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NCARB Announces New Licensure Path for Non-Accredited Degree Holders

Other changes and updates include license reciprocity in Australia and New Zealand.

By Hallie Busta

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The National Council of Architectural Registration Boards (NCARB) came off of its annual meeting held last week in Seattle with a number of announcements for the practice in North America and globally. Among them, a list of the latest programs to join the council’s Integrated Path to Architectural Licensure initiative and the launch date for version 5.0 of the Architect Registration Exam. NCARB has kept the news rolling with another round of announcements:

Beginning in 2017, architects with a degree from an institution not accredited by the National Architectural Accrediting Board (NAAB) can show evidence of three years of continuous licensure in one jurisdiction along with documentation of their professional experience and education in order to earn their certificate, in lieu of completing NCARB’s Broadly Experienced Architect Program. A reduced application fee of $1,100 will be applied to new and existing NCARB Record users. NCARB will work with participants of the Education Evaluation Services for Architects program to determine whether additional licensing requirements must be satisfied.

NCARB has entered into a Mutual Recognition Agreement (MRA) with architectural licensing authorities in Australia and New Zealand, which would enable architects to earn reciprocal licenses to practice in those countries and the U.S. The agreement requires the signatures of at least 28 U.S. licensing boards by Dec. 31, 2016. The MRA is similar to the one NCARB struck with Canada in 2014 and calls for U.S. architects who want to practice in Australia or New Zealand to have, among other requirements, three years of post-licensure experience in the U.S. and validation of licensure in good standing.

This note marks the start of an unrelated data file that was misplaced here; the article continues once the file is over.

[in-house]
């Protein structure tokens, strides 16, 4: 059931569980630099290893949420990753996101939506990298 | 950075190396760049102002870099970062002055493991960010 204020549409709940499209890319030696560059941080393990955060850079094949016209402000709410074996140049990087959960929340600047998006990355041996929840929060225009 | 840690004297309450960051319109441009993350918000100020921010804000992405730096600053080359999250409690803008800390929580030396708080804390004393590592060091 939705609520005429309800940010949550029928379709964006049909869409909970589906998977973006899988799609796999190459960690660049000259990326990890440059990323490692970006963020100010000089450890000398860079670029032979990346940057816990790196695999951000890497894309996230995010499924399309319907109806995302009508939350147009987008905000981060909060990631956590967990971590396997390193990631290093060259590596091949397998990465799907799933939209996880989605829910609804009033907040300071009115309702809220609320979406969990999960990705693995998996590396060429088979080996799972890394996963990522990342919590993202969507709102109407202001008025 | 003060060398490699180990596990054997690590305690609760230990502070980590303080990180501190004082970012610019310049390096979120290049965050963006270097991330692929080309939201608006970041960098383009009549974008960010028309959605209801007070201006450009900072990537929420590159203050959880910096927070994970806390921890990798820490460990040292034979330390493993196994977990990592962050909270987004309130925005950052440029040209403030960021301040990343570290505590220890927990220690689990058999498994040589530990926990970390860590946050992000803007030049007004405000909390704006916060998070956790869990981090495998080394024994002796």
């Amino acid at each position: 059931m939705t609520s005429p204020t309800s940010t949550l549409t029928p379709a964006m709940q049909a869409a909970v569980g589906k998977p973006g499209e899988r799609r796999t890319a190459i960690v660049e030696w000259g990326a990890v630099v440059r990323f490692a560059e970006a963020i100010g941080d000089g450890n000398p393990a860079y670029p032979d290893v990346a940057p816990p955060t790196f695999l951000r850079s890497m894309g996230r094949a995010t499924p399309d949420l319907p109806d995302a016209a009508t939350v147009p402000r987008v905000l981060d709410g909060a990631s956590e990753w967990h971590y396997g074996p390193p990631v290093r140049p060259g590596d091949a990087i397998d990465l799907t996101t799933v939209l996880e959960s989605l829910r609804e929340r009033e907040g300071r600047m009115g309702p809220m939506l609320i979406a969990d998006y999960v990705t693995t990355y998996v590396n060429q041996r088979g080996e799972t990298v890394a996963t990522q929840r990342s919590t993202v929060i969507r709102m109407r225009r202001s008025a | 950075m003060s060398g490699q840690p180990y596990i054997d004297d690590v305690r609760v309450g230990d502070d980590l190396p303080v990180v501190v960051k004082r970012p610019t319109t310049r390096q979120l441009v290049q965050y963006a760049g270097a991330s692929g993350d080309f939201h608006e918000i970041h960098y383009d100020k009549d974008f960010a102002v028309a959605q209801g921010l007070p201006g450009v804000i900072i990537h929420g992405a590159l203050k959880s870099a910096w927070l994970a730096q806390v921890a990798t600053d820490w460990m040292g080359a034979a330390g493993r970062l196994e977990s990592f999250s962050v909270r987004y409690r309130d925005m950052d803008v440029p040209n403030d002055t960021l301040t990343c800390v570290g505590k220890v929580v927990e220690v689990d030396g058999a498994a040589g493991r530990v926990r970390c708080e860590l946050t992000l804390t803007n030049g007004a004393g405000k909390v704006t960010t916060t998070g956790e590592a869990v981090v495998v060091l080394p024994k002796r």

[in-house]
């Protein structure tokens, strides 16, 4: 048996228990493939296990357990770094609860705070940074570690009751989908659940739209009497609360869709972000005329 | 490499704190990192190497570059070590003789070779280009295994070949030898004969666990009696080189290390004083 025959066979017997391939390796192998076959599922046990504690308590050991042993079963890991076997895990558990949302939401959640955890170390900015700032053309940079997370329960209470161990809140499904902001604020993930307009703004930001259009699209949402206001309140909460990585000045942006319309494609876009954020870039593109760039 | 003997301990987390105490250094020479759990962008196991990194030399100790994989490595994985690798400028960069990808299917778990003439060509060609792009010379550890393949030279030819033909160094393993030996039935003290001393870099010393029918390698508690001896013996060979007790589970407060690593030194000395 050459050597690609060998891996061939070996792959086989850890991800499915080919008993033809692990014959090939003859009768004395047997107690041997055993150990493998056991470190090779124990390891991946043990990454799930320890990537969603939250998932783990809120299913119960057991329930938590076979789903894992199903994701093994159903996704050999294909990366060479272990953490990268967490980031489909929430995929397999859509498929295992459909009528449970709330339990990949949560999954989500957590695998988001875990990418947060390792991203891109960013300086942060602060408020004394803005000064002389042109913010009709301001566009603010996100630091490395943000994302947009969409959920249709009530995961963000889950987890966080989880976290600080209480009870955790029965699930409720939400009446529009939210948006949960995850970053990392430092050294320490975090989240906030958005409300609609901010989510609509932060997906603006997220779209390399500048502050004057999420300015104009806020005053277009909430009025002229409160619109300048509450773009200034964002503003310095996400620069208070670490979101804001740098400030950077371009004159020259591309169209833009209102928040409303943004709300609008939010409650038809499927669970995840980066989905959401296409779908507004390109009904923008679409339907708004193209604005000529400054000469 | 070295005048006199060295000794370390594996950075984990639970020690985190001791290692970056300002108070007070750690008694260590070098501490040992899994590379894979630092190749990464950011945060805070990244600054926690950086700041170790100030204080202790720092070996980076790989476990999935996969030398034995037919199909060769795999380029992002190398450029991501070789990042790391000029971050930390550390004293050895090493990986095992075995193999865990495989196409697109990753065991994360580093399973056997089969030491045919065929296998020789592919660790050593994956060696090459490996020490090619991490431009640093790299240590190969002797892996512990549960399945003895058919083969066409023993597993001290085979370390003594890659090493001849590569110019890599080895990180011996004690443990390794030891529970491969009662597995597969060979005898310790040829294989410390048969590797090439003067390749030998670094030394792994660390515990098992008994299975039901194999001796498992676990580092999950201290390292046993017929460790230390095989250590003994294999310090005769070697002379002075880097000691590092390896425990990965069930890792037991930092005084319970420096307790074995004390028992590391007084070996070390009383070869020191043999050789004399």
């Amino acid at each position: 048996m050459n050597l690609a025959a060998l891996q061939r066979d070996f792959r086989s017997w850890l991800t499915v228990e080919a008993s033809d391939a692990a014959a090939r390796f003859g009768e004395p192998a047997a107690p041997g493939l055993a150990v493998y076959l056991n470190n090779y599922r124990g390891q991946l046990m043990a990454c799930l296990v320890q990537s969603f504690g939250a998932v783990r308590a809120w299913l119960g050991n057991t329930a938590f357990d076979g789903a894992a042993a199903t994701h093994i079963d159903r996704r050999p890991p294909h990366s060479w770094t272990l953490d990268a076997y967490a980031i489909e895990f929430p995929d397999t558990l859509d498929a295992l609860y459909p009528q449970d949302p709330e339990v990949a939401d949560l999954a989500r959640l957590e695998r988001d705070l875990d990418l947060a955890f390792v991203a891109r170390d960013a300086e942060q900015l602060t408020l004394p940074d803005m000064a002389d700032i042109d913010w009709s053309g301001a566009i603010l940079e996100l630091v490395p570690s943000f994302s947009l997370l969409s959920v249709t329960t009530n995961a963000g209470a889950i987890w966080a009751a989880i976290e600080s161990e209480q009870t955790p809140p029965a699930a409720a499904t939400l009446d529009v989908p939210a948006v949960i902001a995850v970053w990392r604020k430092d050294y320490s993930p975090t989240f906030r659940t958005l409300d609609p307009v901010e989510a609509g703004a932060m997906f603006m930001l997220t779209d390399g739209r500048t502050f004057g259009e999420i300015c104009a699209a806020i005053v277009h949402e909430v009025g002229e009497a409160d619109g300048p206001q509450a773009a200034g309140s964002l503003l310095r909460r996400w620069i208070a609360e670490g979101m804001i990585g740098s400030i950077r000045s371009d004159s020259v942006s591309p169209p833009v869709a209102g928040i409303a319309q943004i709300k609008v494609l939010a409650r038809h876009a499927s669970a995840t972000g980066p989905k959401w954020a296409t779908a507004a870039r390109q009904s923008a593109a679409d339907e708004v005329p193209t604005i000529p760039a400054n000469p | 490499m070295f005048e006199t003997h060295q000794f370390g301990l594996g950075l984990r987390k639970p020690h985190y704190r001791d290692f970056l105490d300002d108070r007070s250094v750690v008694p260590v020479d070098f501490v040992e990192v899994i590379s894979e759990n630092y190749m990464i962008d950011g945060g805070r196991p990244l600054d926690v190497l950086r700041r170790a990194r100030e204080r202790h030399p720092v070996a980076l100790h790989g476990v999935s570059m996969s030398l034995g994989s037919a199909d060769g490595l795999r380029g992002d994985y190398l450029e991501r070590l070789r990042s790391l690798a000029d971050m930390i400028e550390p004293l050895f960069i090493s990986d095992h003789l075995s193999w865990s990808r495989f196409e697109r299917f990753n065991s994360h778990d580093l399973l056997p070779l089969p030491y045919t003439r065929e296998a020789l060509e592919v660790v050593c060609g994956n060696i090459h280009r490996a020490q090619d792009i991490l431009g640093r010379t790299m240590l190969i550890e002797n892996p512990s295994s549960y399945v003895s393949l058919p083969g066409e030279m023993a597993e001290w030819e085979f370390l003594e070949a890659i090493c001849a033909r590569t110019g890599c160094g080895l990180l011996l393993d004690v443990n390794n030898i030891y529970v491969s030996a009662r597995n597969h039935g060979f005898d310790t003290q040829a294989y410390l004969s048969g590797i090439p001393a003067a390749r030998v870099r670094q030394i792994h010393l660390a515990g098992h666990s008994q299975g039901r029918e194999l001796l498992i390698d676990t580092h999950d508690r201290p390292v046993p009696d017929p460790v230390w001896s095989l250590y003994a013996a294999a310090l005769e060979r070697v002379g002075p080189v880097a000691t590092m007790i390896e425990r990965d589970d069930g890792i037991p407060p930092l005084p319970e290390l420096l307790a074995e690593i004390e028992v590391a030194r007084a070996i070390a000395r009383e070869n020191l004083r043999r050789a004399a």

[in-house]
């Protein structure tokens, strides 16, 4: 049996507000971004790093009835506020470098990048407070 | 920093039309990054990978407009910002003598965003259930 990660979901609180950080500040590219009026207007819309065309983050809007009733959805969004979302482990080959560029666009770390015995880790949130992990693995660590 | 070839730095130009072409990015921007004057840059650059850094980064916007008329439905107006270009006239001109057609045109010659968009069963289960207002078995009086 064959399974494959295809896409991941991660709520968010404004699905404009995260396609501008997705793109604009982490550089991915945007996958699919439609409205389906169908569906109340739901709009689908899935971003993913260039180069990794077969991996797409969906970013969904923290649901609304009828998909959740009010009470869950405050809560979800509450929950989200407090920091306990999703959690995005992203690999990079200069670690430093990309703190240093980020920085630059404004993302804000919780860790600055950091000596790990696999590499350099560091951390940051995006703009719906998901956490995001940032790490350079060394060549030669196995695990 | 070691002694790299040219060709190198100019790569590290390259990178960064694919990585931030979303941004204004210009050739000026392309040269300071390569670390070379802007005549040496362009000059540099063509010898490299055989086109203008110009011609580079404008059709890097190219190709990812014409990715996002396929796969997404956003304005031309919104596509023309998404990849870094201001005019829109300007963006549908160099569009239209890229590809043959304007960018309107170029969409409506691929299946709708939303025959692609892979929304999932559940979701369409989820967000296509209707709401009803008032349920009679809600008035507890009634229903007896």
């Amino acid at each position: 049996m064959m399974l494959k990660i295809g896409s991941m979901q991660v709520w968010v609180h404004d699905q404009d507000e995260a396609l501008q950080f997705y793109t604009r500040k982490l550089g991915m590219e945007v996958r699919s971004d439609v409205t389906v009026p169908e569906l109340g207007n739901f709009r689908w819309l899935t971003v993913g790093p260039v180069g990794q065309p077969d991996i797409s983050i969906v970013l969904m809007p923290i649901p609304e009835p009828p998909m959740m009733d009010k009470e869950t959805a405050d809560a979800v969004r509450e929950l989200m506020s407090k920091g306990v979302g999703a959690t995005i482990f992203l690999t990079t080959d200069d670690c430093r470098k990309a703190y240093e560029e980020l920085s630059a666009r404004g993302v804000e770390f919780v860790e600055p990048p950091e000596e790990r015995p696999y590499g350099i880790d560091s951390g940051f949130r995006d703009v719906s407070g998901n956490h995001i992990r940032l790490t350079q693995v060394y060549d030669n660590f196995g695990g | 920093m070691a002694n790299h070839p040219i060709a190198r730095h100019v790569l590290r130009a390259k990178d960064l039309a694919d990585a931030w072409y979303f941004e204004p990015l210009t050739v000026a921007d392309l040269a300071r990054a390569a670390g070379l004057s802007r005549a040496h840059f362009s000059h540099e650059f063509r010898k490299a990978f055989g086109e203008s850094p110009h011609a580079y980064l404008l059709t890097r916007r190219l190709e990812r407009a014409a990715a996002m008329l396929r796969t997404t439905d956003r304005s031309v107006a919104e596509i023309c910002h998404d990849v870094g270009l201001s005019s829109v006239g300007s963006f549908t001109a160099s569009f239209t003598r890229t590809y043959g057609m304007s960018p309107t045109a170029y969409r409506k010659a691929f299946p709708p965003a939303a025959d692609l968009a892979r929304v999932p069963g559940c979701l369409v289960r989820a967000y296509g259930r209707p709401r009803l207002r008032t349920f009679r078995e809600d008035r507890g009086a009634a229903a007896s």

The council is partnering with the American Institute of Architecture Students’ Freedom by Design program for the upcoming academic year by providing local chapters with grants for building materials as well as the mentoring support of individuals from state licensing boards and area architectural firms. The volunteer program incorporates accessible design into communities. Additionally, students can earn Architectural Experience Program hours for their participation in Freedom by Design.

This article was originally published in ARCHITECT in June 2016.

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